Fast forward to a few years ago. A lot had changed, but I was in a similar situation. I had recently moved to a new city and was trying to find connections for my business. I didn’t know a single person, and prior to then, didn’t need to market my company locally to find business. For the first time in several years, I felt like I did that first day of kindergarten.
I walked into a local chamber of commerce meeting with hesitation, fear, and angst. Once again, I didn’t know a single person, but I did know that I needed to make allies, friends, colleagues, and customers. One stone-cold fact kept glaring at me: I didn’t know how to network.
Over the years, I had forgotten the one basic key to networking: find common ground.
I found that avoidance had become my go-to mechanism, but I was no longer in a position to resist that practice of introducing yourself to strangers. I sat, observed, and approached very few people during the business card exchange. I asked questions and tried to be confident, despite being terrified. I felt like that 5-year-old little girl again.
The next time, I decided to find shared experiences and make connections. I made it a point to remember names and specific information about the person, then recorded it in my Outlook contact list and information. At each meeting, I briefly connect with those I know, connect them with others, and connect with new people with ease. Each time, it grew a bit easier and easier to do.
Networking is scary — but we were able to do it in kindergarten and didn’t die.
I’m not a networking expert, but since that event a few years back, I have learned a thing or two about networking myself and my business. I still walk into a room with hesitation and fear, but that quickly subsides as I remember what I need to do, and the things I’ve practiced. A commonality is the simplest way to connect with someone new, then it’s up to you to build a meaningful connection. Getting over the fear of meeting new people gets easier with time.
Do you ever find yourself with a hole in your schedule that isn’t quite large enough to fill with something productive, so you pull out your cell phone and idly full your time by checking your Facebook feed? I hate to tell you this, but you are wasting time the wrong way.
I get it. I’m guilty of this too — whenever I find myself with unplanned extra time, I typically pull out my phone. It’s a hard habit to break, but there are far better uses of your time between tasks and appointments that four games of Bubble Shooter. According to a Nielson report in 2014, Americans over 18 use apps on their phone for an average of 43 hours and 31 minutes each month. That’s nearly two whole days, and is a lot of unproductive down time spent on things that don’t benefit your life.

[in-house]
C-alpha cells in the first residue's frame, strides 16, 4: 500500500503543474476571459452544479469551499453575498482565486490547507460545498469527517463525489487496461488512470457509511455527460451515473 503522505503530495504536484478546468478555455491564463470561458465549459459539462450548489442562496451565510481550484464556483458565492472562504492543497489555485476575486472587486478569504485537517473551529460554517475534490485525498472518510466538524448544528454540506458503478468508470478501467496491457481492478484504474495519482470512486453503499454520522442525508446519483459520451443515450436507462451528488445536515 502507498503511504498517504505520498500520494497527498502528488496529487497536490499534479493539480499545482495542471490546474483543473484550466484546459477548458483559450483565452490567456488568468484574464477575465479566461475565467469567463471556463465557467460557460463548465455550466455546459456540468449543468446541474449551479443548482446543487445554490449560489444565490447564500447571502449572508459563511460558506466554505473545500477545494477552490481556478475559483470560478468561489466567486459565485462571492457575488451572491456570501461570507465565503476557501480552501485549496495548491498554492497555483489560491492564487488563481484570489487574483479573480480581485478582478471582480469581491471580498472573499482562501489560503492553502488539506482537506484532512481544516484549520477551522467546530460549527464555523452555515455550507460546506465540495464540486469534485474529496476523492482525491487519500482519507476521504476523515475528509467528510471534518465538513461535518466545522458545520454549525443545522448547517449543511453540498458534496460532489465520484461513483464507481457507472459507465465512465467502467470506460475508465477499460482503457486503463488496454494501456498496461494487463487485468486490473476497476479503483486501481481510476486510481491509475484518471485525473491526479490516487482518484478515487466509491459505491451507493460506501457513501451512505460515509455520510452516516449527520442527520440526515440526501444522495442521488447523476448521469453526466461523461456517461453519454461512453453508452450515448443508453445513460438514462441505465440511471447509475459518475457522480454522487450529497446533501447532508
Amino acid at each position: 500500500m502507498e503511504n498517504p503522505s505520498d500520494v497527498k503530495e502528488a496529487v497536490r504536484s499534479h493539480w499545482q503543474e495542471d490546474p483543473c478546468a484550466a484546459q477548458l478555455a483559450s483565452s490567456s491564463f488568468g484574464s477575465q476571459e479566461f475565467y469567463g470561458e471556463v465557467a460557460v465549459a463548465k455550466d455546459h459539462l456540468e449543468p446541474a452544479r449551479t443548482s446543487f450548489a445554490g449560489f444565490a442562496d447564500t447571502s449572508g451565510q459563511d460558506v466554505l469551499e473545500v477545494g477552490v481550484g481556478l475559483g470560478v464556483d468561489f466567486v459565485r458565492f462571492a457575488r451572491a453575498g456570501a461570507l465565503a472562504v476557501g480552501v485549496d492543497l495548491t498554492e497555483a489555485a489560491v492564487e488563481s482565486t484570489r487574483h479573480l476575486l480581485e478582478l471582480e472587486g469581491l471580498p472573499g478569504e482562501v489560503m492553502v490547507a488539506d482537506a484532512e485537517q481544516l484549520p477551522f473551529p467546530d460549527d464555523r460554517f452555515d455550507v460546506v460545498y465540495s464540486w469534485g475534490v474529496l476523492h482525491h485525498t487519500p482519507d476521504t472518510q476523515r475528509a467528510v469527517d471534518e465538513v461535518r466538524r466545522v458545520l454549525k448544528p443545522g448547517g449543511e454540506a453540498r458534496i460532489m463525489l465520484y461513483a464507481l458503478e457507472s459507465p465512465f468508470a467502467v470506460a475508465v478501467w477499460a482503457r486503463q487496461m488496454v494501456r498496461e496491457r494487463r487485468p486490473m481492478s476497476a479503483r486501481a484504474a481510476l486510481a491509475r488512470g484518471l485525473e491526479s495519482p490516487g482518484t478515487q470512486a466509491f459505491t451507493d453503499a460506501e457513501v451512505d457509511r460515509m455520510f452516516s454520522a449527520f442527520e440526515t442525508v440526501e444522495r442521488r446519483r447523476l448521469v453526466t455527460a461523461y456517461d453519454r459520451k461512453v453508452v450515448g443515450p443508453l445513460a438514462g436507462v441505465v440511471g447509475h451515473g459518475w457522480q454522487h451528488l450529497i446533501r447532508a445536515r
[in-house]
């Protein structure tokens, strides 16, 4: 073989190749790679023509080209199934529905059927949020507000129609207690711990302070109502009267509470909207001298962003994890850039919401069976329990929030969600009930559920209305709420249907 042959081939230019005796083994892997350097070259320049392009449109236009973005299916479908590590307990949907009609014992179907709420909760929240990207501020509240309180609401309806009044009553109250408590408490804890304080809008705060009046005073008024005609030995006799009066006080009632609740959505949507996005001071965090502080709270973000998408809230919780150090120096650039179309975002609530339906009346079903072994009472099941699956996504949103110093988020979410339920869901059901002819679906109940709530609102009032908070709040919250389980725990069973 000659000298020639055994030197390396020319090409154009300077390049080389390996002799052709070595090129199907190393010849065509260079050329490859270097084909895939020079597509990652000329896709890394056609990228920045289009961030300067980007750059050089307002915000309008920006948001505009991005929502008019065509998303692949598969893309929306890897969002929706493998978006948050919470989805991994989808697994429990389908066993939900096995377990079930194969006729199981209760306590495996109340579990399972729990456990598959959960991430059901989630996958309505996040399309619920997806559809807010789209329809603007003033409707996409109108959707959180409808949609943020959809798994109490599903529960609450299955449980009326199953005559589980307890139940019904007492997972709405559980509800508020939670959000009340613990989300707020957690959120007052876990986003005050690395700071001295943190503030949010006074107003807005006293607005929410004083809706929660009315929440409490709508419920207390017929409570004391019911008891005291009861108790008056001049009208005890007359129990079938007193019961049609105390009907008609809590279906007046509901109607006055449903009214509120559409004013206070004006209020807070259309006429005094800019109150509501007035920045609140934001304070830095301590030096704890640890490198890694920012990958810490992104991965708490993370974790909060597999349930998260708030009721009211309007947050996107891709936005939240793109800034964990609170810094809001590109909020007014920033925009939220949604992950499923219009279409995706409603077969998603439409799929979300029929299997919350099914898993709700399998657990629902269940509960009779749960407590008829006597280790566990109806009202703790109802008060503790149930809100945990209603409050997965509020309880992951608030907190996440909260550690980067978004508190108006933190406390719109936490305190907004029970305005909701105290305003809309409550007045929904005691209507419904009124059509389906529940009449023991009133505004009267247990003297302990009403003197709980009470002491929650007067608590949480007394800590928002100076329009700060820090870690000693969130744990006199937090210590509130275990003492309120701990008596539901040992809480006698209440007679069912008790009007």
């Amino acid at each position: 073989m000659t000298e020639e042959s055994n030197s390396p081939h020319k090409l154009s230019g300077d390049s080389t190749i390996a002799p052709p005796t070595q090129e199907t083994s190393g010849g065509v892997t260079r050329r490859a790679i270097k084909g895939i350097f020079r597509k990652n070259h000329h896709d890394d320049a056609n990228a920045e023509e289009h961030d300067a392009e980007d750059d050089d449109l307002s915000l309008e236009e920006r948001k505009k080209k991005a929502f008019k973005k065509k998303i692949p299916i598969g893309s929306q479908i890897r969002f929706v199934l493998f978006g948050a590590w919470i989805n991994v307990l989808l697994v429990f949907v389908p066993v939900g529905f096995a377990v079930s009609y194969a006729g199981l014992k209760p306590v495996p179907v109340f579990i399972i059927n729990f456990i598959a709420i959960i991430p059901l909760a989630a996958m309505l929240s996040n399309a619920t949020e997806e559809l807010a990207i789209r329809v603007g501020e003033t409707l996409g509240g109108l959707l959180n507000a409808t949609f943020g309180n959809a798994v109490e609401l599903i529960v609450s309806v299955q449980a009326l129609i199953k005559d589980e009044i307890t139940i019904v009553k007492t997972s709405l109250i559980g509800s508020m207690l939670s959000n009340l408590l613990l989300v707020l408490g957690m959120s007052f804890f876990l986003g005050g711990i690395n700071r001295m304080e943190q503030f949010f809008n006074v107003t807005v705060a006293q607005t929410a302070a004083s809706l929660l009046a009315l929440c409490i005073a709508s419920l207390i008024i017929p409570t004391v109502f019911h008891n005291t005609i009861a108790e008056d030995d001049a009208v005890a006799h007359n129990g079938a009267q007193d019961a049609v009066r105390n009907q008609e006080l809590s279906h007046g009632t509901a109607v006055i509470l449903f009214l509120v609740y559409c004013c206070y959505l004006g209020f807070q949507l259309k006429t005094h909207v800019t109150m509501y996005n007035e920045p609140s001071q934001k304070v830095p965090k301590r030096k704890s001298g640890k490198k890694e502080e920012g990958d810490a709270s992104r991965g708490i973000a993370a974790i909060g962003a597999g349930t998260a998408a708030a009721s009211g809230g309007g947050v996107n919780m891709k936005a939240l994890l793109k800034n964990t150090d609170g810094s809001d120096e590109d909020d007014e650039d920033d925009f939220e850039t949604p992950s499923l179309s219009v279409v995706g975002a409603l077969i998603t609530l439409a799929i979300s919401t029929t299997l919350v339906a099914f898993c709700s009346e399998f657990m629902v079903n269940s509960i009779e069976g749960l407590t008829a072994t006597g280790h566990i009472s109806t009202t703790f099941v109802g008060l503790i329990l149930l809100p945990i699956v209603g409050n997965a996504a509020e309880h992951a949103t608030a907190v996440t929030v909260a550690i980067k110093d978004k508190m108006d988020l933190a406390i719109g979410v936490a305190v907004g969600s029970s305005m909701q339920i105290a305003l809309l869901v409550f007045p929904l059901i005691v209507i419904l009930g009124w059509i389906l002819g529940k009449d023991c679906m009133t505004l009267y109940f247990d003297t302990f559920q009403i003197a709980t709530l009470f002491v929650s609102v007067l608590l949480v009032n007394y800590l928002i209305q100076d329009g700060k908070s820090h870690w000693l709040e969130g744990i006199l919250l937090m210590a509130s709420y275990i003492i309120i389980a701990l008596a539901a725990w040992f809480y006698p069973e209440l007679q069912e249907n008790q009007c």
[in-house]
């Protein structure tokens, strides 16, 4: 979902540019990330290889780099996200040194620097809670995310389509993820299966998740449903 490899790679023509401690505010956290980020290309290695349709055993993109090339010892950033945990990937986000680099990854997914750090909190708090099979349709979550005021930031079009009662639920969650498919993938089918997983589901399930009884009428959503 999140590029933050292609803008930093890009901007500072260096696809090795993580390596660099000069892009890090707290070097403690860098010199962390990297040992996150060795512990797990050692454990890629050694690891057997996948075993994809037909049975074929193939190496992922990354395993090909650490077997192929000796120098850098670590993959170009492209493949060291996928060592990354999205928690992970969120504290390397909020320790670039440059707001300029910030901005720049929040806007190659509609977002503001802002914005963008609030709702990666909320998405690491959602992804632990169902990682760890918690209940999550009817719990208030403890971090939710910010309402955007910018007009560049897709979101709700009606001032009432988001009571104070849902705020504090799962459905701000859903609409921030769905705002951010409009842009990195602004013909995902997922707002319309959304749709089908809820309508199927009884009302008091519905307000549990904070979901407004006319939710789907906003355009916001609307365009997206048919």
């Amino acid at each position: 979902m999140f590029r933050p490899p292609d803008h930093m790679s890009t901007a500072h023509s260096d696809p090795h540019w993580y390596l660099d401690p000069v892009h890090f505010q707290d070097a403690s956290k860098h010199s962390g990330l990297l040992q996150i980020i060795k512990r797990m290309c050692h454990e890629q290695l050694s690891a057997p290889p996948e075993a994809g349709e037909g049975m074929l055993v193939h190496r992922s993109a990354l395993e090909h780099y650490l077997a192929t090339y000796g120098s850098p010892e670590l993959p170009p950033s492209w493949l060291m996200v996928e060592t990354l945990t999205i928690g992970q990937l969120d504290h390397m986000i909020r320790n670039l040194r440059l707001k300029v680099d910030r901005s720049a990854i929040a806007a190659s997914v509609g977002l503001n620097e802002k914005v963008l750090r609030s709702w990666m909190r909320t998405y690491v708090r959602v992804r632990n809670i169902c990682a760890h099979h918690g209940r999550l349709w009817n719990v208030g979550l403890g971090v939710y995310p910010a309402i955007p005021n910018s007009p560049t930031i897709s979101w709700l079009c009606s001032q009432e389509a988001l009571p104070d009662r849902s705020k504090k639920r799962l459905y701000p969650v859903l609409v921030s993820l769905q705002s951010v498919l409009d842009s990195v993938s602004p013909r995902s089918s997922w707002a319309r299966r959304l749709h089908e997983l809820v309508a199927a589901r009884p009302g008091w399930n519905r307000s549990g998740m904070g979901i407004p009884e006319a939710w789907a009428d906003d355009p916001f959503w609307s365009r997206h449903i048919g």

Are you looking to take back those precious hours? Here are some better ways to waste time:
Get in the habit of carrying a book with youA 2001 study published in Proceedings of the National Academy of Sciences found that those who regularly read are 2–1/2 times less likely to develop Alzheimer’s disease. Reading not only improves knowledge, but it also can help to improve your memory, reduce stress, and give you improved focus and concentration. As Groucho Marx put it, “Outside of a dog, a book is a man’s best friend. Inside of a dog, it’s too dark to read.”
Carry a notebook and penDid you know that writing daily can boost your immune system? In 2013, a New Zealand study found that writing reduced stress and helped healing after monitoring a ground of individuals who underwent medically necessary biopsies. A separate study found that writing helped with asthma, AIDS, and cancer patients as well. Help your body efficiently overcome both physical and mental trauma by putting pen to paper instead of poking at your phone.
Do nothing at allSpending down time meditating benefits your body and mind in many ways. It encourages a healthy lifestyle and helps you to practice self-awareness. Another great benefit of meditation? It slows adding by creating more grey matter, or cells, in your brain. A Harvard study found that meditation also lengthens the markers on your chromosomes that show your biological age.
Fill your free time with fitnessWe have all heard that sitting is the new smoking — our idle activity is slowly killing us. Instead, get up for your few free minutes and get moving. Squats, burpees, Yoga, or a quick trip around the block can help. In fact, you can help combat the midday slump without the addictive addition of caffeine by getting your heart pumping, even for just a few minutes. Quick workouts also drastically improve your mood.
Getting unhooked from your cell phone habit will improve your memory, decrease Alzheimer’s risks, reduce stress, improve immune functions, increase lifespan, boost your energy, and make you happier. Instead of tuning in to your mobile device, tune out and take back your free time.